The great-grandson of Daniel Boone and a cousin to Kit Carson, Seth Hays was born on April 23, 1811, in Callaway County, Missouri. When he grew up, he lived in Westport (now Kansas City), Missouri. In April 1847, two Santa Fe Trail traders — Albert G. Boone and James G. Hamilton — established a trading post on the Kaw reservation under their Kanza Indian trading license. They placed bachelor Seth M. Hays in charge of building the store and trading with the Kanza tribe. Hays became the first white settler of what would later become Council Grove in Morris County, Kansas.
Hays built a log cabin on the north side of the old Santa Fe Trail near the west bank of the Neosho River, close to where the Commercial House later stood. The cabin served as both a store and a dwelling, which housed Hays and his African American slave named Sarah Taylor, who was familiarly called “Aunt Sally.”
Seth Hays bought out Boone and Hamilton within five years and traded under his name. In 1857, he built a larger building to accommodate the Santa Fe Trail traffic. He also took on a business partner named G. M. Simcock, and the business was named the S.M. Hays & Co. The establishment served citizens as a trading post, restaurant, hotel, courthouse, post office, printing office, meeting, and social hall, and, at one time, a bawdy form of dinner theater.
In 1859, business was booming, with hundreds of travelers coming through Council Grove to find gold in the Rocky Mountains. By 1860, times were so prosperous that the newly formed Council Grove Town Company began selling lots, and soon there were many homes under construction in the town. That same year, in a four-day period, the KanzaIndians spent $15,000 here and across the street at the Conn Store.
On January 29, 1861, Kansas entered the Union as a free state. At that time, Seth’s slave, “Aunt Sally,” was freed but chose to remain in the Hays household.
That same year, another event would change Hays’ life. On November 16, 1861, Kittie Parker Robbins was born in the mail station to her mail-carrier father, James, and his wife, Caroline. Unfortunately, childbirth complications resulted in Kittie’s mother’s death, and the baby was brought to the Hays home to be cared for by “Aunt Sally.” Two older sisters were placed in foster homes, and the family was never reunited.
In 1862, Hays sold his business interest in the store to his partner, G.M. Simcock, but retained ownership of the building. He then moved to a ranch in Colorado, where he lived for about three years. In the meantime, the Santa Fe trade became increasingly lucrative. In 1863, Hays’ former partner, G.M. Simcock, estimated that $40 million in freight was hauled in ox-and-mule-drawn wagons through the town.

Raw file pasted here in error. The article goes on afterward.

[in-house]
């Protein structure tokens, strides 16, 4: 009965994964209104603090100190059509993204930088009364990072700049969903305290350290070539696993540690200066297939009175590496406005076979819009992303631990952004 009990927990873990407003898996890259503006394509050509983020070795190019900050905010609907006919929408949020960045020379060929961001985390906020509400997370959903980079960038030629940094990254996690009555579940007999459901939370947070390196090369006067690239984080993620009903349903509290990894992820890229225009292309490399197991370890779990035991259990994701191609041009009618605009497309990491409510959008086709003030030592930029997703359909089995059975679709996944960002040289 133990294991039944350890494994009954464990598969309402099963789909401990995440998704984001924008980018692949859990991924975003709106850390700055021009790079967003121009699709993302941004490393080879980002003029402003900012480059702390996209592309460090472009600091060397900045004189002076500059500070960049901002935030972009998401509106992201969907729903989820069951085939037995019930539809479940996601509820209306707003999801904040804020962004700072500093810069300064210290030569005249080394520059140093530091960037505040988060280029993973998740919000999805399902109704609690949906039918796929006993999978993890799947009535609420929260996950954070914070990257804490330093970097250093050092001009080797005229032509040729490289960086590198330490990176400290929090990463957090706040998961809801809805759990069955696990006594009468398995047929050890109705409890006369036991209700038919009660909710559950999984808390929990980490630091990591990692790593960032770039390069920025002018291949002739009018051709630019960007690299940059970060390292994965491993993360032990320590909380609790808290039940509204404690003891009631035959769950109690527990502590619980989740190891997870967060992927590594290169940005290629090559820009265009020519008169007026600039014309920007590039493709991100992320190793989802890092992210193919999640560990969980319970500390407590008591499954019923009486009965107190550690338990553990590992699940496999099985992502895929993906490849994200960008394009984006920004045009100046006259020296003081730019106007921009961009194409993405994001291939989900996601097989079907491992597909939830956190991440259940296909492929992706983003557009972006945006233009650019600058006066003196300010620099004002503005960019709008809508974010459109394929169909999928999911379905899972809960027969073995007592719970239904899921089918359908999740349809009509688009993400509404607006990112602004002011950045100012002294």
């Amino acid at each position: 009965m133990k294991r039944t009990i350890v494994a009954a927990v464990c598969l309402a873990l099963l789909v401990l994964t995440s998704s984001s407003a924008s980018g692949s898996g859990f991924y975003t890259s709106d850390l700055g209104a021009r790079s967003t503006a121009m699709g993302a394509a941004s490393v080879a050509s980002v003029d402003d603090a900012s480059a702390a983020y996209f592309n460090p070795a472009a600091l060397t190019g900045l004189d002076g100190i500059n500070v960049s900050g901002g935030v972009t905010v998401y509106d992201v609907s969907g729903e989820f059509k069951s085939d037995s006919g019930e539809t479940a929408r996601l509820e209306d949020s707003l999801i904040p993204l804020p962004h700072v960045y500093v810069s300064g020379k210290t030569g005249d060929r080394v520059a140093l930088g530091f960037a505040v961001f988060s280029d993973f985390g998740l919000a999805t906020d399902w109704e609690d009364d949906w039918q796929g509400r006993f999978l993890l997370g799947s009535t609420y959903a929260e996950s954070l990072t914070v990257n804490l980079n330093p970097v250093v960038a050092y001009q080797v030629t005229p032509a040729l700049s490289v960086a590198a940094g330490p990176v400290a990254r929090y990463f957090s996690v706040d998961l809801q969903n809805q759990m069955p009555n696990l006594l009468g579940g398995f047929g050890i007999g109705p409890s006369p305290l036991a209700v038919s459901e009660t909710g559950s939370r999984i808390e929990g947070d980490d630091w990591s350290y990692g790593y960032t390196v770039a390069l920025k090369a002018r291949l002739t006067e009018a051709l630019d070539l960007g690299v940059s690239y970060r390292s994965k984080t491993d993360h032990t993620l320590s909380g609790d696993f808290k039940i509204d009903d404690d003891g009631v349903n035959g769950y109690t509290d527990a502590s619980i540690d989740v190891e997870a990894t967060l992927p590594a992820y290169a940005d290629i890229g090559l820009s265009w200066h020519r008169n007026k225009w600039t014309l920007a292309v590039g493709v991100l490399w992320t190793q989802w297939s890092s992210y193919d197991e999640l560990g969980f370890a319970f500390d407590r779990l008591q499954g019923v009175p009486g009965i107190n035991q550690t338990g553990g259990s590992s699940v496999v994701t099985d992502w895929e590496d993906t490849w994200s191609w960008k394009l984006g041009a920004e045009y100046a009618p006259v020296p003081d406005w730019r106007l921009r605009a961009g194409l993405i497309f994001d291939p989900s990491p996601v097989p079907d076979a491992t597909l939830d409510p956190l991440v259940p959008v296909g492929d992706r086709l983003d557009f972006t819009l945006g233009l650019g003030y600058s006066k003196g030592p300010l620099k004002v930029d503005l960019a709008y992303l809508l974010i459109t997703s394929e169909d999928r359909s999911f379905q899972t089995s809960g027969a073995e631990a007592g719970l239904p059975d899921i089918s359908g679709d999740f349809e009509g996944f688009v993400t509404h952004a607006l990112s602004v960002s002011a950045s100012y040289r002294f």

Hays returned to Council Grove in 1865. On January 1, 1866, Simcock moved his business across the street to the building known today as the Trowbridge building, and Hays resumed trading in the original store building. In addition to supplies, the Hays House offered meals and rooms to weary traders on their eight-week trip between New Mexico and Missouri. Patrons included Jesse James and General George Armstrong Custer. The building continues to stand today as the Hays House Restaurant. It is the oldest continuously operating restaurant west of the Mississippi River.
Seth’s businesses continued to be lucrative, so he built a new home in 1867. Constructed of bricks from a local factory and native lumber, it was the largest building in Council Grove then. That same year, Seth was allowed to adopt his five-year-old foster child, Kittie. At 50 years of age, the bachelor became a father on the same day he recorded the deed to his new home. At his new home, he continued to live with his adopted daughter and freed slave, “Aunt Sally,” who had her own quarters in the basement. Today, the Seth Hays Home still stands and is operated as a museum by the Morris County Historical Society.
A few years later, in 1871, Hays built an imposing 76-foot-long native stone barn to house his livestock. This building would later serve as part of the Morris County Poor Farm, which existed from 1889-1945. It, too, continues to stand. Listed on the National Register of Historic Places, the historic Hays Barn was in danger of collapse until repairs were made in the 1990s.
At about the same time, “Aunt Sally” began to suffer health problems. Hays sent young Kittie to live with friends in Missouri at that time. When Sarah Taylor died in 1872, Hays insisted she was buried in his lot in the Greenwood Cemetery. Seth Hays died a year later on February 3, 1873, and was buried near “Aunt Sally” in the Greenwood Cemetery.
Hays witnessed many changes in Council Grove over his 25 years as a community leader: the Kanza/Kaw Indians were relocated to their reservation in this area; the settlement he started grew into a town, and Kansas evolved into a territory and then achieved statehood.